Having done the visits on Friday and Tuesday, I had two reports to write. Luckily, as both visits had been good, the reports were straightforward. The second sheep visit had been put off until Friday and that was successful too. For the second time this week, we were offered coffee. Coronavirus has meant that for the last year, there has been little coffee on offer, but as I sat down around the table with Gry and the farmer and his staff, I felt very much at home. Going in for coffee was always one of the high points of being a farm vet.
I took a couple of photographs on the way home on Friday, after I had dropped Gry off. The temperature has dropped suddenly here. It snowed last weekend and then fell away to between minus seven and minus fourteen. As usual when that happens, the sky is clear, and as the polar night approaches, the air becomes very clean and cold. The upper skies are a beautiful pale blue and close to the horizon, there is a pink tinge. It crossed my mind that although technically the polar night hasn’t quite arrived, I haven’t seen the sun for days. It’s probably already below the mountains.
Triar is loving the snow and the cold weather. Sometimes he goes outside and zooms around, simply for the pleasure of running through the snow. Here he is in the garden playing with his ball.
There was one other piece of very good news, and that is that my friend who had been on the front line in diagnosing the bird flu outbreak is now fit and healthy again, and didn’t contract bird flu. I’m very relieved.
And finally, a completely random thing I found in the pet shop yesterday. I had noticed for the past couple of years that there are now advent calendars for pets, but now it seems that there is beer for dogs. Because what we really need is for Triar to be staggering around the house on Christmas day. Cheers!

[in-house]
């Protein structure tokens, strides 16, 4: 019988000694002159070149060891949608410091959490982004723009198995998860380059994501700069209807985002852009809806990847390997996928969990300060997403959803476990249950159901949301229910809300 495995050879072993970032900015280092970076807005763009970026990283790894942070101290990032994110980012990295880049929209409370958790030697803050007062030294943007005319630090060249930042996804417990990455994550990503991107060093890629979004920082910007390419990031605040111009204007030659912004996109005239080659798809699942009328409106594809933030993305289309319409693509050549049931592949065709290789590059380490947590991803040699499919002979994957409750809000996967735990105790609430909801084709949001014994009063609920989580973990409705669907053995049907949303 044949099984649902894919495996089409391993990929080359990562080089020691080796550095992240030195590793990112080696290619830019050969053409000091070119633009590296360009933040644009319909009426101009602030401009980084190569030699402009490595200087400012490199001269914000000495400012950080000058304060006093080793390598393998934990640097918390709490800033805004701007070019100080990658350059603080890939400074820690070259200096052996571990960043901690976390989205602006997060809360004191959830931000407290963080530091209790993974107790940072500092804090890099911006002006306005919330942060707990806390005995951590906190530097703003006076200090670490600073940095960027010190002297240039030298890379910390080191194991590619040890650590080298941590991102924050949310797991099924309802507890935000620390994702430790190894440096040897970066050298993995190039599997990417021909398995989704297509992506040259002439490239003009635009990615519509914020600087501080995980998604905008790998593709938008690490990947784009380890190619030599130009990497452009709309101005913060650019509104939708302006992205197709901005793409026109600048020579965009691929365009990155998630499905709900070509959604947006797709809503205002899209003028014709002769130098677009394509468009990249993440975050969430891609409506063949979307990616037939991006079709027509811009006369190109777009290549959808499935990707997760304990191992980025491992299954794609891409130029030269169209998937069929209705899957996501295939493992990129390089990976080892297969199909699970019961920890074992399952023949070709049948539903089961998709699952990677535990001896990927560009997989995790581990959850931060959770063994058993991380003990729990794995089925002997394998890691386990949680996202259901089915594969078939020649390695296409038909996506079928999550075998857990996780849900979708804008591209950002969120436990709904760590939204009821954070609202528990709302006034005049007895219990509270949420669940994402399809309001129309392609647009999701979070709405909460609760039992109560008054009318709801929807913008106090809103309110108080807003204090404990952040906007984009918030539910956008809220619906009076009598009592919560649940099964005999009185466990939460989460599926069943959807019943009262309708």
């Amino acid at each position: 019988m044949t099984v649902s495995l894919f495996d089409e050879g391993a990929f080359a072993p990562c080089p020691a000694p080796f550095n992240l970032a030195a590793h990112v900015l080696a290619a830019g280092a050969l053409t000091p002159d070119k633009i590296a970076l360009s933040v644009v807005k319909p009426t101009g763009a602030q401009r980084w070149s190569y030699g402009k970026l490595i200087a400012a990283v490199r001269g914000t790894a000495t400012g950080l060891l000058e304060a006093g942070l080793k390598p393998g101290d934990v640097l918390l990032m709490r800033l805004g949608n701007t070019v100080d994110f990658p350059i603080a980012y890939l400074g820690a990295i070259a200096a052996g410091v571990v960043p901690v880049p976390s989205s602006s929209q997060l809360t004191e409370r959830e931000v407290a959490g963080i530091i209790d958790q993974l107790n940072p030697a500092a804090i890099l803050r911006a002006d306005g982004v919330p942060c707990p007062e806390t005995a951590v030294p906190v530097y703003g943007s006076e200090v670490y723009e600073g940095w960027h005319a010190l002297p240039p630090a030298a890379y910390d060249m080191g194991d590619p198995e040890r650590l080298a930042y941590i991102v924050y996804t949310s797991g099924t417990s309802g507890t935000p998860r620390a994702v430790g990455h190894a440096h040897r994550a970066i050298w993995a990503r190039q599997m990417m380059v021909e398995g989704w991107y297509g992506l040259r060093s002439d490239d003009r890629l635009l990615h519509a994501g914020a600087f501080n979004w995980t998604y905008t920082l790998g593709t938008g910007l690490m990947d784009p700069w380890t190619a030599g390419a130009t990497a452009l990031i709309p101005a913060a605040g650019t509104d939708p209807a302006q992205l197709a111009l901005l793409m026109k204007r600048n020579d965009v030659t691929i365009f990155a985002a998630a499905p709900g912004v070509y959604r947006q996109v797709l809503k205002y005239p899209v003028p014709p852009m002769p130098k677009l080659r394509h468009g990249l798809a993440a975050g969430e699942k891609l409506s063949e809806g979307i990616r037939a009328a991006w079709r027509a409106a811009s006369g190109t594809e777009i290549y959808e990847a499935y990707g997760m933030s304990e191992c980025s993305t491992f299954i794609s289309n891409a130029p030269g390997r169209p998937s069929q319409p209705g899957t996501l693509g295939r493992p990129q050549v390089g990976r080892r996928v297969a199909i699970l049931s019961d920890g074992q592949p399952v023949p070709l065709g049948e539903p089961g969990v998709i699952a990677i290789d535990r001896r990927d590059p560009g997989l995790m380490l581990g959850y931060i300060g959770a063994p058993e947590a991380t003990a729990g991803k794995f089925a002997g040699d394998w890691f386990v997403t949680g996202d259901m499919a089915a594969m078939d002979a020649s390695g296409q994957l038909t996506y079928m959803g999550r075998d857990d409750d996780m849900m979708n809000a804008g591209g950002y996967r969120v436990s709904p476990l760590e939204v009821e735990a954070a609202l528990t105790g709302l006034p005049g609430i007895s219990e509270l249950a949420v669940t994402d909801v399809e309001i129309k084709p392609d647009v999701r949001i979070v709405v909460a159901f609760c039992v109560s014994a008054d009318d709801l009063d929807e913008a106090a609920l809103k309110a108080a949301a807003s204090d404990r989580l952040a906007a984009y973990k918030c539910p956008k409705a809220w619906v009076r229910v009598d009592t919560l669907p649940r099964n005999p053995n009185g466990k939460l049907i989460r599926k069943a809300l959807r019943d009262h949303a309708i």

Time seems to be rushing by again. Last year, when everything was new, it seemed to move a little more slowly, but I feel I am beginning to feel the rhythm of the place and the seasons, if not yet well, at least with a degree of awareness. We are losing an hour of light each week now. At the end of next month, the Polar Night will be with us again. In the meantime, the progression through autumn continues to be so beautiful that I find myself sighing out loud at just how wonderful it is.
My work is seasonal, as all who work (or have worked) with large animals will understand. This years lambs are being brought in to the abattoir and then their meat is beginning to appear in the shops. That sounds very blunt, I guess, but on some level it feels right that I witness the whole cycle. I have seen a few people on social media express the opinion that all who work in abattoirs (and indeed farming) must be sadistic or macabre, but that isn’t my experience at all. Most of the people I encounter are both down to earth and resilient.
As well as the slaughter season (as it’s called here) I am waiting for the sheep and cattle to be brought in from their summer pastures. Part of our job is to check all aspects of the chain that goes ” frå jord og fjord til bord” (from the land and fjords to the table) and one component of that is traceability. All farm animals must be tagged (or tattoo’d for pigs) shortly after birth, and the tags maintained until they die. All the births and deaths and numbers have to be recorded in the “husdyrregisteret” or livestock register. The vets at Mattilsynet have to go out and check that the farmers are carrying this through, so we will go out and do checks on a number of cattle and sheep farms in the autumn and winter.
As well as looking to see whether all the animals have ear tags, we check the farmers are keeping medical records for all the animals. Medication (and specifically antibiotic/antibacterial use) are much more tightly controlled here than in the UK. We also check that they are entering the details of their herd or flock into the livestock register. Failure to do any of these things results initially in warnings, then fines and (where there is a severe breach of the law) in restrictions on the movement of animals on and off the farm until the traceability requirements are fulfilled. Though we ideally check every farm on our patch over the course of a few years, we also try to integrate these visits with our welfare program. So if we receive a concern message from the general public, or for example one from the electricity suppliers (who give us advance notice if any farmer is at risk of being cut off) and we feel the situation does not sound serious enough to require immediate attendance, then we will try to call them to assess the situation, then add that farm to our list of places where we will carry out “routine checks”.